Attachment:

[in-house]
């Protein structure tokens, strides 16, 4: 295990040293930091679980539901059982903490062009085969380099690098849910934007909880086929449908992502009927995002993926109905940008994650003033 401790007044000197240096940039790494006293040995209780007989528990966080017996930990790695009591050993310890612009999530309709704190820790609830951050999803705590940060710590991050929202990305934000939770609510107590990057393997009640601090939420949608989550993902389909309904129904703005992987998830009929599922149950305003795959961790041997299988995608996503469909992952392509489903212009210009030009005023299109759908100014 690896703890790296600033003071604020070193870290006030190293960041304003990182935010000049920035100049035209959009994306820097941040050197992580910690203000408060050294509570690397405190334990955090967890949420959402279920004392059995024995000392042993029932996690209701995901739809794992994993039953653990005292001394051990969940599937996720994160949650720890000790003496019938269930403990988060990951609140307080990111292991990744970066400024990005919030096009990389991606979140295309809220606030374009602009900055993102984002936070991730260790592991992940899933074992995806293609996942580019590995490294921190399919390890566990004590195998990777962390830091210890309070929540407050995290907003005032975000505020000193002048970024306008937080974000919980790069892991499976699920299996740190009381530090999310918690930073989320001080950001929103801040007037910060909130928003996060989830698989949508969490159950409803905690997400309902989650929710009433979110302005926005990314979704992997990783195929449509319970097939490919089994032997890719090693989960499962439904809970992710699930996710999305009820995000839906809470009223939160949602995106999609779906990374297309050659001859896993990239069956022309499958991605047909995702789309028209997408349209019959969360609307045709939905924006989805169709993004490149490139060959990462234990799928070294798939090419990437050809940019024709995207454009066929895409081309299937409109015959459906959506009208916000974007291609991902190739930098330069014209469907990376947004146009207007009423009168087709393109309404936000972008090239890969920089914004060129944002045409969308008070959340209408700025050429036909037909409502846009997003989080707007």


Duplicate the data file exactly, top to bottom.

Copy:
[in-house]
């Protein structure tokens, strides 16, 4: 295990040293930091679980539901059982903490062009085969380099690098849910934007909880086929449908992502009927995002993926109905940008994650003033 401790007044000197240096940039790494006293040995209780007989528990966080017996930990790695009591050993310890612009999530309709704190820790609830951050999803705590940060710590991050929202990305934000939770609510107590990057393997009640601090939420949608989550993902389909309904129904703005992987998830009929599922149950305003795959961790041997299988995608996503469909992952392509489903212009210009030009005023299109759908100014 690896703890790296600033003071604020070193870290006030190293960041304003990182935010000049920035100049035209959009994306820097941040050197992580910690203000408060050294509570690397405190334990955090967890949420959402279920004392059995024995000392042993029932996690209701995901739809794992994993039953653990005292001394051990969940599937996720994160949650720890000790003496019938269930403990988060990951609140307080990111292991990744970066400024990005919030096009990389991606979140295309809220606030374009602009900055993102984002936070991730260790592991992940899933074992995806293609996942580019590995490294921190399919390890566990004590195998990777962390830091210890309070929540407050995290907003005032975000505020000193002048970024306008937080974000919980790069892991499976699920299996740190009381530090999310918690930073989320001080950001929103801040007037910060909130928003996060989830698989949508969490159950409803905690997400309902989650929710009433979110302005926005990314979704992997990783195929449509319970097939490919089994032997890719090693989960499962439904809970992710699930996710999305009820995000839906809470009223939160949602995106999609779906990374297309050659001859896993990239069956022309499958991605047909995702789309028209997408349209019959969360609307045709939905924006989805169709993004490149490139060959990462234990799928070294798939090419990437050809940019024709995207454009066929895409081309299937409109015959459906959506009208916000974007291609991902190739930098330069014209469907990376947004146009207007009423009168087709393109309404936000972008090239890969920089914004060129944002045409969308008070959340209408700025050429036909037909409502846009997003989080707007």